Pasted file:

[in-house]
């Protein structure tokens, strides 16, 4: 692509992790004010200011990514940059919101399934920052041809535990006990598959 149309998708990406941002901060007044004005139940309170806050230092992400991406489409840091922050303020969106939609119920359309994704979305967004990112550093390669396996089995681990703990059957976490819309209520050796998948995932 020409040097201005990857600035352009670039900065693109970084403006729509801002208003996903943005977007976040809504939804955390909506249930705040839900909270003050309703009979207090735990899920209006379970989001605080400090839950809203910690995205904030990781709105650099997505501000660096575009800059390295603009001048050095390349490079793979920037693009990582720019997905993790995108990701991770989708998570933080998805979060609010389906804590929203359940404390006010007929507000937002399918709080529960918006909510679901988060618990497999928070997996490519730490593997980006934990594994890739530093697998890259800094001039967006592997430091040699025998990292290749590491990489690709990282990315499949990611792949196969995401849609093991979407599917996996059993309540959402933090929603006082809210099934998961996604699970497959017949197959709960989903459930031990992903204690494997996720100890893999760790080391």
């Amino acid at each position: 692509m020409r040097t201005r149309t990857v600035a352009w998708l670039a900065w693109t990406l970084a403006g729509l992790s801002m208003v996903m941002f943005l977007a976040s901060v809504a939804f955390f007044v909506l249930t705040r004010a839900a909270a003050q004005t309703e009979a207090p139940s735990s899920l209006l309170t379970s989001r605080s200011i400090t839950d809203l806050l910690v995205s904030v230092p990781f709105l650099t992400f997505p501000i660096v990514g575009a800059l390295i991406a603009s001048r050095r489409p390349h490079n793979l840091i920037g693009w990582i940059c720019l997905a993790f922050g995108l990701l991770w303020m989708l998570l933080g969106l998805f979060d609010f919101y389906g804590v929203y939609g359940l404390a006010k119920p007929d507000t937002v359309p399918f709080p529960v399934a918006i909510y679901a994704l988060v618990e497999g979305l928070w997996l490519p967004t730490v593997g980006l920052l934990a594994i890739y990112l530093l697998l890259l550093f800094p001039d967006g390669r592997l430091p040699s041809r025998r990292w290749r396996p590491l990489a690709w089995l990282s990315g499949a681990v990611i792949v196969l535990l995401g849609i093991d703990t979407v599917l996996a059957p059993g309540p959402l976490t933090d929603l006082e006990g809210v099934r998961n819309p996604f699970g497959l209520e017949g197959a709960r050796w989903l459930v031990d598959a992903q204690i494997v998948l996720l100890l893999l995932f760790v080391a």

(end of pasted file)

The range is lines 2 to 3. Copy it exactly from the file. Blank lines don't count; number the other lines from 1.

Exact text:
């Protein structure tokens, strides 16, 4: 692509992790004010200011990514940059919101399934920052041809535990006990598959 149309998708990406941002901060007044004005139940309170806050230092992400991406489409840091922050303020969106939609119920359309994704979305967004990112550093390669396996089995681990703990059957976490819309209520050796998948995932 020409040097201005990857600035352009670039900065693109970084403006729509801002208003996903943005977007976040809504939804955390909506249930705040839900909270003050309703009979207090735990899920209006379970989001605080400090839950809203910690995205904030990781709105650099997505501000660096575009800059390295603009001048050095390349490079793979920037693009990582720019997905993790995108990701991770989708998570933080998805979060609010389906804590929203359940404390006010007929507000937002399918709080529960918006909510679901988060618990497999928070997996490519730490593997980006934990594994890739530093697998890259800094001039967006592997430091040699025998990292290749590491990489690709990282990315499949990611792949196969995401849609093991979407599917996996059993309540959402933090929603006082809210099934998961996604699970497959017949197959709960989903459930031990992903204690494997996720100890893999760790080391």
């Amino acid at each position: 692509m020409r040097t201005r149309t990857v600035a352009w998708l670039a900065w693109t990406l970084a403006g729509l992790s801002m208003v996903m941002f943005l977007a976040s901060v809504a939804f955390f007044v909506l249930t705040r004010a839900a909270a003050q004005t309703e009979a207090p139940s735990s899920l209006l309170t379970s989001r605080s200011i400090t839950d809203l806050l910690v995205s904030v230092p990781f709105l650099t992400f997505p501000i660096v990514g575009a800059l390295i991406a603009s001048r050095r489409p390349h490079n793979l840091i920037g693009w990582i940059c720019l997905a993790f922050g995108l990701l991770w303020m989708l998570l933080g969106l998805f979060d609010f919101y389906g804590v929203y939609g359940l404390a006010k119920p007929d507000t937002v359309p399918f709080p529960v399934a918006i909510y679901a994704l988060v618990e497999g979305l928070w997996l490519p967004t730490v593997g980006l920052l934990a594994i890739y990112l530093l697998l890259l550093f800094p001039d967006g390669r592997l430091p040699s041809r025998r990292w290749r396996p590491l990489a690709w089995l990282s990315g499949a681990v990611i792949v196969l535990l995401g849609i093991d703990t979407v599917l996996a059957p059993g309540p959402l976490t933090d929603l006082e006990g809210v099934r998961n819309p996604f699970g497959l209520e017949g197959a709960r050796w989903l459930v031990d598959a992903q204690i494997v998948l996720l100890l893999l995932f760790v080391a």